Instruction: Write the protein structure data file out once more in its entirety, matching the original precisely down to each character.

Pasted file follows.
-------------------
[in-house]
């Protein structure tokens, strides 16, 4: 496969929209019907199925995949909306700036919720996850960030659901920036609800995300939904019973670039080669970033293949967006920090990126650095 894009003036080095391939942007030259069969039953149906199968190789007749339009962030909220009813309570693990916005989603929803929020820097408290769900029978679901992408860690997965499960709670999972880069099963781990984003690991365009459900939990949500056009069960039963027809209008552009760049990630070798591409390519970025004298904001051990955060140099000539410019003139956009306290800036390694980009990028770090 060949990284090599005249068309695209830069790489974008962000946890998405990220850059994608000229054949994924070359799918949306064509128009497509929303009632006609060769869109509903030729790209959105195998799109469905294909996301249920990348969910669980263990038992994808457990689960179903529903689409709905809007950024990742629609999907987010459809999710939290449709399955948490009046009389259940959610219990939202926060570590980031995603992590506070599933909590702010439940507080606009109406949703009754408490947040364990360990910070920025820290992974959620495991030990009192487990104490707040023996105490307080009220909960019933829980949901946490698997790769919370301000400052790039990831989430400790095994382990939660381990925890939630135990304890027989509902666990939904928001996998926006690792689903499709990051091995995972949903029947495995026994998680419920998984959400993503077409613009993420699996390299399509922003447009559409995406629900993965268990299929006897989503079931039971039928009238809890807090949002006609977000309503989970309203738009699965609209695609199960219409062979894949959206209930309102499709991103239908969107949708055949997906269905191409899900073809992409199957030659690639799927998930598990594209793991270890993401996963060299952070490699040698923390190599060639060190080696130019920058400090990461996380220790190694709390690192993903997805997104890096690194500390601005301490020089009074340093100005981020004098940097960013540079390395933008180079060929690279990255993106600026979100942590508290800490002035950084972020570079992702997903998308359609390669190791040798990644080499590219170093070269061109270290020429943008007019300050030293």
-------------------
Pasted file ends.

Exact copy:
[in-house]
């Protein structure tokens, strides 16, 4: 496969929209019907199925995949909306700036919720996850960030659901920036609800995300939904019973670039080669970033293949967006920090990126650095 894009003036080095391939942007030259069969039953149906199968190789007749339009962030909220009813309570693990916005989603929803929020820097408290769900029978679901992408860690997965499960709670999972880069099963781990984003690991365009459900939990949500056009069960039963027809209008552009760049990630070798591409390519970025004298904001051990955060140099000539410019003139956009306290800036390694980009990028770090 060949990284090599005249068309695209830069790489974008962000946890998405990220850059994608000229054949994924070359799918949306064509128009497509929303009632006609060769869109509903030729790209959105195998799109469905294909996301249920990348969910669980263990038992994808457990689960179903529903689409709905809007950024990742629609999907987010459809999710939290449709399955948490009046009389259940959610219990939202926060570590980031995603992590506070599933909590702010439940507080606009109406949703009754408490947040364990360990910070920025820290992974959620495991030990009192487990104490707040023996105490307080009220909960019933829980949901946490698997790769919370301000400052790039990831989430400790095994382990939660381990925890939630135990304890027989509902666990939904928001996998926006690792689903499709990051091995995972949903029947495995026994998680419920998984959400993503077409613009993420699996390299399509922003447009559409995406629900993965268990299929006897989503079931039971039928009238809890807090949002006609977000309503989970309203738009699965609209695609199960219409062979894949959206209930309102499709991103239908969107949708055949997906269905191409899900073809992409199957030659690639799927998930598990594209793991270890993401996963060299952070490699040698923390190599060639060190080696130019920058400090990461996380220790190694709390690192993903997805997104890096690194500390601005301490020089009074340093100005981020004098940097960013540079390395933008180079060929690279990255993106600026979100942590508290800490002035950084972020570079992702997903998308359609390669190791040798990644080499590219170093070269061109270290020429943008007019300050030293």